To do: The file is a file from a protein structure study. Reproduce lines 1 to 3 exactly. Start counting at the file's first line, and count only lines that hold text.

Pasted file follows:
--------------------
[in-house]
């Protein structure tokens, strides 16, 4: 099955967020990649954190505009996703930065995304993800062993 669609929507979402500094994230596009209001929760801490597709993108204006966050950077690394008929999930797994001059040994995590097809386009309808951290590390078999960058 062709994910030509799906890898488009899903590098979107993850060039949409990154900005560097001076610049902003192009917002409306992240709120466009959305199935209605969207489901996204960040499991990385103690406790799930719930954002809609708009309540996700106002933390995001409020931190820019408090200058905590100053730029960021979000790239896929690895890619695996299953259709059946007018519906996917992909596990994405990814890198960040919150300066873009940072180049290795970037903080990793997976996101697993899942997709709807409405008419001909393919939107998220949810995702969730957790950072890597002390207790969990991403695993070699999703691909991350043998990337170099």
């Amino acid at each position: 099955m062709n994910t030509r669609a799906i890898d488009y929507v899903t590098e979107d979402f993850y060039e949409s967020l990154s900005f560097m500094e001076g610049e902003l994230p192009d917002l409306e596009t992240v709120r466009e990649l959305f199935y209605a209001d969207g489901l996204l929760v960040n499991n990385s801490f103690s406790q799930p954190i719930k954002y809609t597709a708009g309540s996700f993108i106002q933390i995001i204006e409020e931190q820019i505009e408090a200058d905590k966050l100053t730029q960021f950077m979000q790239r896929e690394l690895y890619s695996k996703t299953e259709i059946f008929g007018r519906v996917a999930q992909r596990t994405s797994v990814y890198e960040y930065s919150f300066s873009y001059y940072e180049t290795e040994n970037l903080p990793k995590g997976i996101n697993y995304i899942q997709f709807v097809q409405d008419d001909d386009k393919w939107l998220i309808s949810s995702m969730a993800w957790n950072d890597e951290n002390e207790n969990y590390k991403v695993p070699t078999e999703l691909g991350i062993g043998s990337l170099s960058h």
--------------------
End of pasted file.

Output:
[in-house]
């Protein structure tokens, strides 16, 4: 099955967020990649954190505009996703930065995304993800062993 669609929507979402500094994230596009209001929760801490597709993108204006966050950077690394008929999930797994001059040994995590097809386009309808951290590390078999960058 062709994910030509799906890898488009899903590098979107993850060039949409990154900005560097001076610049902003192009917002409306992240709120466009959305199935209605969207489901996204960040499991990385103690406790799930719930954002809609708009309540996700106002933390995001409020931190820019408090200058905590100053730029960021979000790239896929690895890619695996299953259709059946007018519906996917992909596990994405990814890198960040919150300066873009940072180049290795970037903080990793997976996101697993899942997709709807409405008419001909393919939107998220949810995702969730957790950072890597002390207790969990991403695993070699999703691909991350043998990337170099």
């Amino acid at each position: 099955m062709n994910t030509r669609a799906i890898d488009y929507v899903t590098e979107d979402f993850y060039e949409s967020l990154s900005f560097m500094e001076g610049e902003l994230p192009d917002l409306e596009t992240v709120r466009e990649l959305f199935y209605a209001d969207g489901l996204l929760v960040n499991n990385s801490f103690s406790q799930p954190i719930k954002y809609t597709a708009g309540s996700f993108i106002q933390i995001i204006e409020e931190q820019i505009e408090a200058d905590k966050l100053t730029q960021f950077m979000q790239r896929e690394l690895y890619s695996k996703t299953e259709i059946f008929g007018r519906v996917a999930q992909r596990t994405s797994v990814y890198e960040y930065s919150f300066s873009y001059y940072e180049t290795e040994n970037l903080p990793k995590g997976i996101n697993y995304i899942q997709f709807v097809q409405d008419d001909d386009k393919w939107l998220i309808s949810s995702m969730a993800w957790n950072d890597e951290n002390e207790n969990y590390k991403v695993p070699t078999e999703l691909g991350i062993g043998s990337l170099s960058h």